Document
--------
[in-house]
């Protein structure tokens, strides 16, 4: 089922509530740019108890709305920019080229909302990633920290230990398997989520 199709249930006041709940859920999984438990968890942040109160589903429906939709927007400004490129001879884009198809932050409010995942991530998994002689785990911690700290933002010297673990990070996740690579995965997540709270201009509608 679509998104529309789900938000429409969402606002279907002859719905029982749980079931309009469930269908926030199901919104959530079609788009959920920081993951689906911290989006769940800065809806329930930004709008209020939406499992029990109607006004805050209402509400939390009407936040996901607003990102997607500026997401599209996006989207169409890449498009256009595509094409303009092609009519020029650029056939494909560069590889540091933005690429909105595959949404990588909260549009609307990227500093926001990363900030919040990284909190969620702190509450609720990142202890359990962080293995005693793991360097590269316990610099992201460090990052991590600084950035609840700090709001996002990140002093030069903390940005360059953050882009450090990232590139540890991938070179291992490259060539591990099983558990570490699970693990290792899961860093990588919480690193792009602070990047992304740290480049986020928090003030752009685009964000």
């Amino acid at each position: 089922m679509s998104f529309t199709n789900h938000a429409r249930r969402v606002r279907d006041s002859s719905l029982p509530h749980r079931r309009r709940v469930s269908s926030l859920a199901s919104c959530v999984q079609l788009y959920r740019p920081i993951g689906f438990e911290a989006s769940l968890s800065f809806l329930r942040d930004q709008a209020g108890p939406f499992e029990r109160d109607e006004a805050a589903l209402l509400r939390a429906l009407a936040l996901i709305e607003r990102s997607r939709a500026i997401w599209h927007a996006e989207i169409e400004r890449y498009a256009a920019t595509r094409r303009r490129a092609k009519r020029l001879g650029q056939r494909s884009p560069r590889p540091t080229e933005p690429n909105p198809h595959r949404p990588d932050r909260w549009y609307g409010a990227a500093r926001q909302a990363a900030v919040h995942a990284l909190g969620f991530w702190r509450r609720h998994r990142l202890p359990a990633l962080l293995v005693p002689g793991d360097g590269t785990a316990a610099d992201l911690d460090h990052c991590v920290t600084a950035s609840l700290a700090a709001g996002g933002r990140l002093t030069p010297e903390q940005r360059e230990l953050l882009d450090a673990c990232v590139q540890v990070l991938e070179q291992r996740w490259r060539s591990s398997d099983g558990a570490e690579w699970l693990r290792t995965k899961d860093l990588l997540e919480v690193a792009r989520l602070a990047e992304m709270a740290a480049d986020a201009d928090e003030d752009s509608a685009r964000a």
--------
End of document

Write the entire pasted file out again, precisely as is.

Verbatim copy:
[in-house]
């Protein structure tokens, strides 16, 4: 089922509530740019108890709305920019080229909302990633920290230990398997989520 199709249930006041709940859920999984438990968890942040109160589903429906939709927007400004490129001879884009198809932050409010995942991530998994002689785990911690700290933002010297673990990070996740690579995965997540709270201009509608 679509998104529309789900938000429409969402606002279907002859719905029982749980079931309009469930269908926030199901919104959530079609788009959920920081993951689906911290989006769940800065809806329930930004709008209020939406499992029990109607006004805050209402509400939390009407936040996901607003990102997607500026997401599209996006989207169409890449498009256009595509094409303009092609009519020029650029056939494909560069590889540091933005690429909105595959949404990588909260549009609307990227500093926001990363900030919040990284909190969620702190509450609720990142202890359990962080293995005693793991360097590269316990610099992201460090990052991590600084950035609840700090709001996002990140002093030069903390940005360059953050882009450090990232590139540890991938070179291992490259060539591990099983558990570490699970693990290792899961860093990588919480690193792009602070990047992304740290480049986020928090003030752009685009964000």
């Amino acid at each position: 089922m679509s998104f529309t199709n789900h938000a429409r249930r969402v606002r279907d006041s002859s719905l029982p509530h749980r079931r309009r709940v469930s269908s926030l859920a199901s919104c959530v999984q079609l788009y959920r740019p920081i993951g689906f438990e911290a989006s769940l968890s800065f809806l329930r942040d930004q709008a209020g108890p939406f499992e029990r109160d109607e006004a805050a589903l209402l509400r939390a429906l009407a936040l996901i709305e607003r990102s997607r939709a500026i997401w599209h927007a996006e989207i169409e400004r890449y498009a256009a920019t595509r094409r303009r490129a092609k009519r020029l001879g650029q056939r494909s884009p560069r590889p540091t080229e933005p690429n909105p198809h595959r949404p990588d932050r909260w549009y609307g409010a990227a500093r926001q909302a990363a900030v919040h995942a990284l909190g969620f991530w702190r509450r609720h998994r990142l202890p359990a990633l962080l293995v005693p002689g793991d360097g590269t785990a316990a610099d992201l911690d460090h990052c991590v920290t600084a950035s609840l700290a700090a709001g996002g933002r990140l002093t030069p010297e903390q940005r360059e230990l953050l882009d450090a673990c990232v590139q540890v990070l991938e070179q291992r996740w490259r060539s591990s398997d099983g558990a570490e690579w699970l693990r290792t995965k899961d860093l990588l997540e919480v690193a792009r989520l602070a990047e992304m709270a740290a480049d986020a201009d928090e003030d752009s509608a685009r964000a």